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No Dry Law, No Problem: Police Report Holy Week Calmer Than Normal

By Arianna McKinney              

Photos by Arianna McKinney

Every year during Easter Week, in addition to religious activities, going to the beach tops the list of ways to celebrate. This year, as usual, the beaches from Carrillo and Samara to Guiones and Pelada were filled with visitors, but with some notable differences.

One difference was that the Municipality of Nicoya decided not to enforce the traditional prohibition on the sale of alcohol, an option given under the new liquor law passed in 2012. Nicoya was one of six cantons to decide not to go dry, and the result was… less drunkenness.

Attilio Cecchetelli, owner of Hotel Samara Beach, noted that although the hotel was full as normal, this year it was more peaceful with less alcohol and noise.

Jorge Luis Jimenez Gonzalez, Samara district chief for the Public Force, explained the seeming contradiction, noting that when people know the dry law will go into force, they tend to stock up on alcohol. “They buy in excess, they drink in excess,” he said. On the other hand, this year, without the dry law people could buy only what they need at the time.

As a result, he said that this year there were fewer problems with alcohol and drunkenness than in previous years. In addition, he said other crimes also stayed at normal levels, with no notable increase in spite of the increase in people in town. There were the normal loss of documents or thefts due to carelessness —people leaving their stuff on the beach to go swim and coming back to find it gone—but he didn’t receive reports of thefts from vehicles or lodgings.

Police and Red Cross Reinforcements

In anticipation of the crowds, both Samara and Nosara made arrangements for extra support.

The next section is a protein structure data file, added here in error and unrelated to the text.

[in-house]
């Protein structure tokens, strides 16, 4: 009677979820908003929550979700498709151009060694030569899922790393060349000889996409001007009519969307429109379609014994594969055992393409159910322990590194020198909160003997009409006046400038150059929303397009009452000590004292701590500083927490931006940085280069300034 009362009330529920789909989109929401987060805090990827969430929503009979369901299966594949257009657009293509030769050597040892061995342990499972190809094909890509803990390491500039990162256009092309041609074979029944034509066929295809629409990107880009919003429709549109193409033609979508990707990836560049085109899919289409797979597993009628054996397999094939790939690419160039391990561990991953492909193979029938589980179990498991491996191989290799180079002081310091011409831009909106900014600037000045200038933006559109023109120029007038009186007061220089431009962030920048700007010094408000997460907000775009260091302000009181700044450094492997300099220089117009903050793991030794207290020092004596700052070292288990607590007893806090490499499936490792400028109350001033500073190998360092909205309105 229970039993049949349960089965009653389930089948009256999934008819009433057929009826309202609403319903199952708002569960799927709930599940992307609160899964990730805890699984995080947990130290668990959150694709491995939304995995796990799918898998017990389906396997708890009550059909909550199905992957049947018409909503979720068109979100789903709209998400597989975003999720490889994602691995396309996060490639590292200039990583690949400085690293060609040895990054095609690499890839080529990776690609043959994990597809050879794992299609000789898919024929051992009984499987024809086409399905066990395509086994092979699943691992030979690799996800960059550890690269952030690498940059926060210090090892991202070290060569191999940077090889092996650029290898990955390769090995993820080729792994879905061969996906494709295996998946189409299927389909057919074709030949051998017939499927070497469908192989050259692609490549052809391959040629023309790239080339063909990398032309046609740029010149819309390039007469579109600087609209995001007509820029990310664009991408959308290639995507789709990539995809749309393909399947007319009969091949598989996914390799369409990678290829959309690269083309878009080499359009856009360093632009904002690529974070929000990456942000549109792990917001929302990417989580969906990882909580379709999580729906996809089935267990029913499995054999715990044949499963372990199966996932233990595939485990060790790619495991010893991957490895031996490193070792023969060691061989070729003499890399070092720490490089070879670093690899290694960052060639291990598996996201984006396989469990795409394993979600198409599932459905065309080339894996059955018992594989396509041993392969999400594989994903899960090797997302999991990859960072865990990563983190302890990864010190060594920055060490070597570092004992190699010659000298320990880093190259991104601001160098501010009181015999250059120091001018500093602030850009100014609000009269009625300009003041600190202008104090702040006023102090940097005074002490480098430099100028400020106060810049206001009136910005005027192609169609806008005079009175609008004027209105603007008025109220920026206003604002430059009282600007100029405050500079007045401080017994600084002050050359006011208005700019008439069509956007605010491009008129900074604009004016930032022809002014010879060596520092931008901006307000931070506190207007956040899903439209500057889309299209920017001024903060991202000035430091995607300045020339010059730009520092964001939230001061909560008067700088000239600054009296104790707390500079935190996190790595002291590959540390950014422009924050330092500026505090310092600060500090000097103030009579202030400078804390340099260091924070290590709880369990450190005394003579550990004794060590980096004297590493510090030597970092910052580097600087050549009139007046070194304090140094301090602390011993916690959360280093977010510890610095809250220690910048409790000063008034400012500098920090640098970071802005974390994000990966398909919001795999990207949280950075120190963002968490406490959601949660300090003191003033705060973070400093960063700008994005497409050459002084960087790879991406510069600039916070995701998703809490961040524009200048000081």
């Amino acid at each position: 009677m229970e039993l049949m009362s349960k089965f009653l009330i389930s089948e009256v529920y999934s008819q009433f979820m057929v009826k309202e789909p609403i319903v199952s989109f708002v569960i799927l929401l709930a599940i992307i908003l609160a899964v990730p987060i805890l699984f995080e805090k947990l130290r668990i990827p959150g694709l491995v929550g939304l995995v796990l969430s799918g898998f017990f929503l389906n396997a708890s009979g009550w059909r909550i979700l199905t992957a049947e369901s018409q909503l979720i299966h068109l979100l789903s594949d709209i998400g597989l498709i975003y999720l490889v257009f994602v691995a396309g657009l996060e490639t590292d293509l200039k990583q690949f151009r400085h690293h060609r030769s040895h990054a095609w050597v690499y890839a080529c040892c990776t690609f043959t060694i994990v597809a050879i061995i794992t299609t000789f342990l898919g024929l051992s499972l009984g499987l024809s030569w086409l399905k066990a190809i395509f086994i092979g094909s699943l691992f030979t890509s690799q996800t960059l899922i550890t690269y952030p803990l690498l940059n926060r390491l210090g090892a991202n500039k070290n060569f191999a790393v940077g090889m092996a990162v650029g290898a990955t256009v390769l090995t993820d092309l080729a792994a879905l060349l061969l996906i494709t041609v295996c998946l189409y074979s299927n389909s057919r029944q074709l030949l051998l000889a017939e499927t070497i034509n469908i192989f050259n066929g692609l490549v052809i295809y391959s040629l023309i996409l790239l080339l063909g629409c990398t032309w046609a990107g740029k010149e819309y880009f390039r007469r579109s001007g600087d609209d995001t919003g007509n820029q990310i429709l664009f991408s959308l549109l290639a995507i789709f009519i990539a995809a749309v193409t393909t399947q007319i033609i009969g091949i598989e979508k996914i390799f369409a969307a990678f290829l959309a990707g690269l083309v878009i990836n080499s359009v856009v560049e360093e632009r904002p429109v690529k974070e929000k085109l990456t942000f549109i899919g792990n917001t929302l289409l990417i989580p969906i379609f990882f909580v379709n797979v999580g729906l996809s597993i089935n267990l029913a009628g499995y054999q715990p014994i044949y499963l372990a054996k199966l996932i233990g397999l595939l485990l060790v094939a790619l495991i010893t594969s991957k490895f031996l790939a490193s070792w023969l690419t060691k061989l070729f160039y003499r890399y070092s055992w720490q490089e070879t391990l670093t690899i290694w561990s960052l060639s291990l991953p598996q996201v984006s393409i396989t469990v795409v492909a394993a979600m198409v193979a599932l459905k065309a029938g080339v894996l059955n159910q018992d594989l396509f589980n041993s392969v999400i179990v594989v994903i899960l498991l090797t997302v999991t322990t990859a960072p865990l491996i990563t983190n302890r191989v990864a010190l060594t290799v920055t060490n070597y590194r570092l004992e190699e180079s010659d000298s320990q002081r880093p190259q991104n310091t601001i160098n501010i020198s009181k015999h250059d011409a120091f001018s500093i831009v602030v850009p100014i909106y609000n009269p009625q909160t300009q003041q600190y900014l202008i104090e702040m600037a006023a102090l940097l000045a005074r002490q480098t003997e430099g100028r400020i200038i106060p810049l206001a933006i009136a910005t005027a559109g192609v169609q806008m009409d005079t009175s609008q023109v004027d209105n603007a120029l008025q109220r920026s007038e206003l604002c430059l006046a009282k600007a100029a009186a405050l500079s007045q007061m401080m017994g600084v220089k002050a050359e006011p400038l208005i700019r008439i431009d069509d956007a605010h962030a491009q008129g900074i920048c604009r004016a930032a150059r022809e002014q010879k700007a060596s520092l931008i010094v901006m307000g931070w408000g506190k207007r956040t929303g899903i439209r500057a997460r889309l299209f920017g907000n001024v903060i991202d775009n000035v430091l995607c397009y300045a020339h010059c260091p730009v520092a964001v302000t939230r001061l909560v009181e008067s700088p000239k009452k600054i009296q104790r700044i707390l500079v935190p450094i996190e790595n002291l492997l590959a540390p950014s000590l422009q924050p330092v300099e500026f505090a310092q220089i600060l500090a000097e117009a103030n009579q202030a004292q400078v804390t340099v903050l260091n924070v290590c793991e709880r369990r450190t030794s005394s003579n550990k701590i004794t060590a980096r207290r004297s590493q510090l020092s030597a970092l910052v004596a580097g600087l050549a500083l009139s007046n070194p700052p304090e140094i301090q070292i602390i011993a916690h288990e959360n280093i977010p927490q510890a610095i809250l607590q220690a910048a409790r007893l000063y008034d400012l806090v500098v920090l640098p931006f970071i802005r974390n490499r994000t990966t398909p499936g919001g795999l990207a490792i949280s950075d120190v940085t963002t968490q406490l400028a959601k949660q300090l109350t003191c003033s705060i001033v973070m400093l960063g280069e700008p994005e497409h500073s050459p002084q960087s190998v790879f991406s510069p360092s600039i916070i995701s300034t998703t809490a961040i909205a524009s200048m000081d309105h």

Carlos Villalobos Espinoza, president of the Nosara Red Cross committee, said they had 11 extra people from San Jose and Heredia on duty during Holy Week, including three lifeguards. They set up a post in Pelada Beach, and also rotated presence at Garza and Guiones, as well as the mouth of the Nosara River. Overall, he reported that they had no major incidents beyond the normal local transports to the hospital, small injuries and one small car accident.

The Tourist Police in Nosara also counted on two additional motorized officers and two on foot patrol during the week, brought from Flamingo and San Jose. Likewise, Israel Mayorga, Tourist Police shift chief, said the week was very calm, with no home thefts and just one vehicle theft reported.

In Samara, the Chamber of Tourism (CASATUR) coordinated efforts to transport 20 extra police officers from Nicoya from Tuesday to Saturday during the week. Marco Carmona, CASATUR president, said that all of the hotels ended up chipping in to cover the cost of transportation. In addition, a paramedic, an assistant and a mobile unit from the Red Cross were stationed in Samara for the entire week and ten students from the high school in El Torito helped CASATUR to pass out informational bags. The chamber also arranged for extra garbage and recycling collection.

Carmona estimated that hotels were about 90% full this year. 

“It definitely wasn’t as busy as last year, but it was still definitely busy,” reported Chris Cottes of the Samara-Carrillo Info Center. “There were still lots of people without reservations and we had trouble finding them space but we did.”   


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Pictures and News of the Month

The Voice of Nosara brings you a brief recap of March stories you might have missed.

No Dry Law, No Problem: Police Report Holy Week Calmer Than Normal

Every year during Easter Week, in addition to religious activities, going to the beach tops the list of ways to celebrate. This year, as usual, the beaches from Carrillo and Samara to Guiones and Pelada were filled with visitors, but with some notable differences.


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